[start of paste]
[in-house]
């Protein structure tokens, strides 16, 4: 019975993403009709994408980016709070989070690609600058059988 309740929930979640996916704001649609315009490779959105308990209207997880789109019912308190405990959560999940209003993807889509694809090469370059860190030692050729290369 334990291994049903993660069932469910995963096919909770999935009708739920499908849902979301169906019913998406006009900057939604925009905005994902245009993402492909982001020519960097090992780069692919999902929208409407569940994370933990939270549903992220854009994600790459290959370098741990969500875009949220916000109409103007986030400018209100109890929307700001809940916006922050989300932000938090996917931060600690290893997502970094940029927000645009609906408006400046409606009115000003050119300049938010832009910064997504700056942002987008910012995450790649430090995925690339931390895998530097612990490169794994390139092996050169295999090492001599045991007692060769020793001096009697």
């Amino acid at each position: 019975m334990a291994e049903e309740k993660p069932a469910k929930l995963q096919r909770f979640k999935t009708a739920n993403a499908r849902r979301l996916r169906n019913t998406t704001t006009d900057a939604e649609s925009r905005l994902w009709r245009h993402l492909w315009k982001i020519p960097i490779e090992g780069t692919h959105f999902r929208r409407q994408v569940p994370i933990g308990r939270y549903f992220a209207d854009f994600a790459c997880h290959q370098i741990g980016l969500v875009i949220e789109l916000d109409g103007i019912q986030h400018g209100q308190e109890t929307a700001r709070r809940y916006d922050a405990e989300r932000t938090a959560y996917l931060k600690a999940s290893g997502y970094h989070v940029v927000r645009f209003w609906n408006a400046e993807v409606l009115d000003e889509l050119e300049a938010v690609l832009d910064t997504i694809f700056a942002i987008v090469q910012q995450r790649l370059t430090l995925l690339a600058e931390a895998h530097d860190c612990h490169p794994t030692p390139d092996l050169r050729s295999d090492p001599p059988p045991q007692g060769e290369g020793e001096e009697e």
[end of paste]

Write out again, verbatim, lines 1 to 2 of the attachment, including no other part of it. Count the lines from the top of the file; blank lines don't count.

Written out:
[in-house]
């Protein structure tokens, strides 16, 4: 019975993403009709994408980016709070989070690609600058059988 309740929930979640996916704001649609315009490779959105308990209207997880789109019912308190405990959560999940209003993807889509694809090469370059860190030692050729290369 334990291994049903993660069932469910995963096919909770999935009708739920499908849902979301169906019913998406006009900057939604925009905005994902245009993402492909982001020519960097090992780069692919999902929208409407569940994370933990939270549903992220854009994600790459290959370098741990969500875009949220916000109409103007986030400018209100109890929307700001809940916006922050989300932000938090996917931060600690290893997502970094940029927000645009609906408006400046409606009115000003050119300049938010832009910064997504700056942002987008910012995450790649430090995925690339931390895998530097612990490169794994390139092996050169295999090492001599045991007692060769020793001096009697």